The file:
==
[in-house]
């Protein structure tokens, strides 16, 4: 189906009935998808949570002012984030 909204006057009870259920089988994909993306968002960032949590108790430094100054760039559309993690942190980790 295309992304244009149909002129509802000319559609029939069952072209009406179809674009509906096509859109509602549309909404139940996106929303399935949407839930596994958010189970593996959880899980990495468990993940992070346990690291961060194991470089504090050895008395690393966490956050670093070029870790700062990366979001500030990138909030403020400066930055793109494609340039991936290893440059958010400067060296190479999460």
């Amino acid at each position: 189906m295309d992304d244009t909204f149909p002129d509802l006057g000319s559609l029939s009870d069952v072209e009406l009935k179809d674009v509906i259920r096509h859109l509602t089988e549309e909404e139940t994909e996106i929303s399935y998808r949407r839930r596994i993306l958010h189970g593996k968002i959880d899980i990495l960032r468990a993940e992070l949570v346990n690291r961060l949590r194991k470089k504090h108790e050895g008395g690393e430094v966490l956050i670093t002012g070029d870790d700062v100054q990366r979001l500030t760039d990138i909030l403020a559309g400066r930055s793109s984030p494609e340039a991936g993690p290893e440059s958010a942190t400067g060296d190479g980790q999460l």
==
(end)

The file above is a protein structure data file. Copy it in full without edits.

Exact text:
[in-house]
């Protein structure tokens, strides 16, 4: 189906009935998808949570002012984030 909204006057009870259920089988994909993306968002960032949590108790430094100054760039559309993690942190980790 295309992304244009149909002129509802000319559609029939069952072209009406179809674009509906096509859109509602549309909404139940996106929303399935949407839930596994958010189970593996959880899980990495468990993940992070346990690291961060194991470089504090050895008395690393966490956050670093070029870790700062990366979001500030990138909030403020400066930055793109494609340039991936290893440059958010400067060296190479999460």
């Amino acid at each position: 189906m295309d992304d244009t909204f149909p002129d509802l006057g000319s559609l029939s009870d069952v072209e009406l009935k179809d674009v509906i259920r096509h859109l509602t089988e549309e909404e139940t994909e996106i929303s399935y998808r949407r839930r596994i993306l958010h189970g593996k968002i959880d899980i990495l960032r468990a993940e992070l949570v346990n690291r961060l949590r194991k470089k504090h108790e050895g008395g690393e430094v966490l956050i670093t002012g070029d870790d700062v100054q990366r979001l500030t760039d990138i909030l403020a559309g400066r930055s793109s984030p494609e340039a991936g993690p290893e440059s958010a942190t400067g060296d190479g980790q999460l």